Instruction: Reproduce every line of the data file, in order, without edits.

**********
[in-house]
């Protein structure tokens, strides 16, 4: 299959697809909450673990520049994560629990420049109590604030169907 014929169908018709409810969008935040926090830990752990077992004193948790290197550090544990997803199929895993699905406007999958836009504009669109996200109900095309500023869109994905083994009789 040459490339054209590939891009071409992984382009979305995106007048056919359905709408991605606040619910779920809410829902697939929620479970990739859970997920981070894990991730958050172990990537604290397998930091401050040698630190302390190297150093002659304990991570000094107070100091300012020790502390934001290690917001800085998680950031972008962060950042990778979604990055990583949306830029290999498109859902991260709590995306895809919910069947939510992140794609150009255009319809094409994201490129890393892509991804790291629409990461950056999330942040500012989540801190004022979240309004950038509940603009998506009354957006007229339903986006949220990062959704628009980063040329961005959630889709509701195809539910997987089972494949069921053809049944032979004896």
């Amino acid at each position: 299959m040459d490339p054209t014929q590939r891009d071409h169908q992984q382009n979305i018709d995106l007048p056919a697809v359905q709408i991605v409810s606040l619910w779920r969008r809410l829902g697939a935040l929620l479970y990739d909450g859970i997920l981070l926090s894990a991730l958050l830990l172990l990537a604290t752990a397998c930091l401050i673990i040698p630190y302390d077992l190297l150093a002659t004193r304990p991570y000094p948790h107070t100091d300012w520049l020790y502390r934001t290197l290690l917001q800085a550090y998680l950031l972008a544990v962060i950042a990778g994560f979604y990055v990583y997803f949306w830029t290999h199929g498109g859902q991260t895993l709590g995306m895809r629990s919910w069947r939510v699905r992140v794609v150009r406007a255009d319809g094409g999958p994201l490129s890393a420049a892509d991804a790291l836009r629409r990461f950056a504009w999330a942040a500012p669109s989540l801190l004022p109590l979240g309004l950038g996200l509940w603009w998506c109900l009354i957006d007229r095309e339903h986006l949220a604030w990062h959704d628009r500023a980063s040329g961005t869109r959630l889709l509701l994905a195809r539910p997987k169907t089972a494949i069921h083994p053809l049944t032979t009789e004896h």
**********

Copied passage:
[in-house]
């Protein structure tokens, strides 16, 4: 299959697809909450673990520049994560629990420049109590604030169907 014929169908018709409810969008935040926090830990752990077992004193948790290197550090544990997803199929895993699905406007999958836009504009669109996200109900095309500023869109994905083994009789 040459490339054209590939891009071409992984382009979305995106007048056919359905709408991605606040619910779920809410829902697939929620479970990739859970997920981070894990991730958050172990990537604290397998930091401050040698630190302390190297150093002659304990991570000094107070100091300012020790502390934001290690917001800085998680950031972008962060950042990778979604990055990583949306830029290999498109859902991260709590995306895809919910069947939510992140794609150009255009319809094409994201490129890393892509991804790291629409990461950056999330942040500012989540801190004022979240309004950038509940603009998506009354957006007229339903986006949220990062959704628009980063040329961005959630889709509701195809539910997987089972494949069921053809049944032979004896």
């Amino acid at each position: 299959m040459d490339p054209t014929q590939r891009d071409h169908q992984q382009n979305i018709d995106l007048p056919a697809v359905q709408i991605v409810s606040l619910w779920r969008r809410l829902g697939a935040l929620l479970y990739d909450g859970i997920l981070l926090s894990a991730l958050l830990l172990l990537a604290t752990a397998c930091l401050i673990i040698p630190y302390d077992l190297l150093a002659t004193r304990p991570y000094p948790h107070t100091d300012w520049l020790y502390r934001t290197l290690l917001q800085a550090y998680l950031l972008a544990v962060i950042a990778g994560f979604y990055v990583y997803f949306w830029t290999h199929g498109g859902q991260t895993l709590g995306m895809r629990s919910w069947r939510v699905r992140v794609v150009r406007a255009d319809g094409g999958p994201l490129s890393a420049a892509d991804a790291l836009r629409r990461f950056a504009w999330a942040a500012p669109s989540l801190l004022p109590l979240g309004l950038g996200l509940w603009w998506c109900l009354i957006d007229r095309e339903h986006l949220a604030w990062h959704d628009r500023a980063s040329g961005t869109r959630l889709l509701l994905a195809r539910p997987k169907t089972a494949i069921h083994p053809l049944t032979t009789e004896h």